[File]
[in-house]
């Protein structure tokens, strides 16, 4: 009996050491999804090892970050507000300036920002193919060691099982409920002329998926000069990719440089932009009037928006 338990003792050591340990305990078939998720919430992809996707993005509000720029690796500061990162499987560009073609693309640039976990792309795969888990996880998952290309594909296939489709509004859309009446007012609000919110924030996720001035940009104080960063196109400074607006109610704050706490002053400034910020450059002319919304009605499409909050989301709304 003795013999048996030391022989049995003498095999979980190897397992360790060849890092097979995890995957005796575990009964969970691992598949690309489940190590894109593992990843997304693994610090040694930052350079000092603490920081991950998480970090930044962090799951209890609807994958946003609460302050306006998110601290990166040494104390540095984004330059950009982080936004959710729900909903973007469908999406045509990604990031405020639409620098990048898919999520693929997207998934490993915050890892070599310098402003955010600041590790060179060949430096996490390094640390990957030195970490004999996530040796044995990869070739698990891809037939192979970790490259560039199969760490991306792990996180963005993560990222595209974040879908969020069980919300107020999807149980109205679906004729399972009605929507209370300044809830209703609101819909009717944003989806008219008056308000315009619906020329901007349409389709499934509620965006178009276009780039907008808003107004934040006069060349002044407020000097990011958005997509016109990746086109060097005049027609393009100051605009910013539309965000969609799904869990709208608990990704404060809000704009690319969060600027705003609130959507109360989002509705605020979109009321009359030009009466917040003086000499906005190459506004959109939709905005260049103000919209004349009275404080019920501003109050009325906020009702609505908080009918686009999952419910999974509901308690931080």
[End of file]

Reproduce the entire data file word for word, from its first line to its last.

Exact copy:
[in-house]
């Protein structure tokens, strides 16, 4: 009996050491999804090892970050507000300036920002193919060691099982409920002329998926000069990719440089932009009037928006 338990003792050591340990305990078939998720919430992809996707993005509000720029690796500061990162499987560009073609693309640039976990792309795969888990996880998952290309594909296939489709509004859309009446007012609000919110924030996720001035940009104080960063196109400074607006109610704050706490002053400034910020450059002319919304009605499409909050989301709304 003795013999048996030391022989049995003498095999979980190897397992360790060849890092097979995890995957005796575990009964969970691992598949690309489940190590894109593992990843997304693994610090040694930052350079000092603490920081991950998480970090930044962090799951209890609807994958946003609460302050306006998110601290990166040494104390540095984004330059950009982080936004959710729900909903973007469908999406045509990604990031405020639409620098990048898919999520693929997207998934490993915050890892070599310098402003955010600041590790060179060949430096996490390094640390990957030195970490004999996530040796044995990869070739698990891809037939192979970790490259560039199969760490991306792990996180963005993560990222595209974040879908969020069980919300107020999807149980109205679906004729399972009605929507209370300044809830209703609101819909009717944003989806008219008056308000315009619906020329901007349409389709499934509620965006178009276009780039907008808003107004934040006069060349002044407020000097990011958005997509016109990746086109060097005049027609393009100051605009910013539309965000969609799904869990709208608990990704404060809000704009690319969060600027705003609130959507109360989002509705605020979109009321009359030009009466917040003086000499906005190459506004959109939709905005260049103000919209004349009275404080019920501003109050009325906020009702609505908080009918686009999952419910999974509901308690931080």